I'm wrong or Will we fix the ducks limp?
steve at pearwood.info
Sun Jun 5 02:37:13 EDT 2016
On Sun, 5 Jun 2016 01:17 pm, Lawrence D’Oliveiro wrote:
> On Saturday, June 4, 2016 at 3:55:12 AM UTC+12, Matt Wheeler wrote:
>> It's best to think of them as names, rather than variables, as names in
>> python don't behave quite how you'll expect variables to if you're coming
>> from some other languages.
> I have made heavy use of Python as well as many other languages, and I
> don’t know what you mean. What “other languages” are you thinking of?
> Are variables like little boxes? Yes they are.
That's *exactly* what variables in Python are not like.
> But they are all the same
> size, while objects may be large (even very large) or small. That is why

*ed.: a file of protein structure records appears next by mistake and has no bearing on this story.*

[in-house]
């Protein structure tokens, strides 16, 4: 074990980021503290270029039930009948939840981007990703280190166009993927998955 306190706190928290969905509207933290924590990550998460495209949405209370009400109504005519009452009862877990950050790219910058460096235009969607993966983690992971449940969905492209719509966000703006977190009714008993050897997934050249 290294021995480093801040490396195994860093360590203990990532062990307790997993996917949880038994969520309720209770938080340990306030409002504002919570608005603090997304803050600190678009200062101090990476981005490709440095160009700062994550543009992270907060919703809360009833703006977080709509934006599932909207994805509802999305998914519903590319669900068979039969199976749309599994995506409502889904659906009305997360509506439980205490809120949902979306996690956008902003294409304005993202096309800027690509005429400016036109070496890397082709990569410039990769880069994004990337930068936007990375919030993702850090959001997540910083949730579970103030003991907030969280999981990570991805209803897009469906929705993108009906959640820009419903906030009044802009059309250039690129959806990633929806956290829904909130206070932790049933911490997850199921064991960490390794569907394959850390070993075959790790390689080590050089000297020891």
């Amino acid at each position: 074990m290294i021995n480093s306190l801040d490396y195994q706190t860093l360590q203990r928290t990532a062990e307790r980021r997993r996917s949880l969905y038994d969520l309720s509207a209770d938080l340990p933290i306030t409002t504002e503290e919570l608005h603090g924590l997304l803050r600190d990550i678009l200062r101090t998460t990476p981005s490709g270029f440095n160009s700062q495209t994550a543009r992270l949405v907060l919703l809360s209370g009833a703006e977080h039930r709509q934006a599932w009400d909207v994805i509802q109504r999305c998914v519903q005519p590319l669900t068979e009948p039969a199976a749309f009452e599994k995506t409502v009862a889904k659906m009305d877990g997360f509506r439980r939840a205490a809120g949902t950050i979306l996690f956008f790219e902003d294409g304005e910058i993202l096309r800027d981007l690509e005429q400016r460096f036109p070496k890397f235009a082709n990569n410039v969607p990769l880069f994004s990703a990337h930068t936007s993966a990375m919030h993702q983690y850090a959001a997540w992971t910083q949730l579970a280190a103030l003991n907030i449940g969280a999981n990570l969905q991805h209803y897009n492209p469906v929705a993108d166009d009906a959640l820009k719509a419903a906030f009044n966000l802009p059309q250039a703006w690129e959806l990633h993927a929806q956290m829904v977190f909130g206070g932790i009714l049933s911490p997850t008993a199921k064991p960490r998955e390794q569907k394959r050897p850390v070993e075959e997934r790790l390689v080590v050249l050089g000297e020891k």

> variables hold, not objects, but references to objects.
No they don't. You are confusing the implementation with the programming
Following the assignment:
x = 99
if you print(x), do you see something like "reference 0x12345"? No.
Do you have to dereference that reference to get the value of x? No.
At the Python level, the value of x is 99, not some invisible, untouchable
reference to 99.
There is no analog to dereferencing in Python, nothing like print(x^). You
bind values (that is, objects) directly to names, and names (variables)
hold their value, not a reference to their value.
The fact that for some implementations that is implemented using references
of some sort or another (e.g. pointers in CPython) is an implementation
detail which is irrelevant to the language and its execution model.
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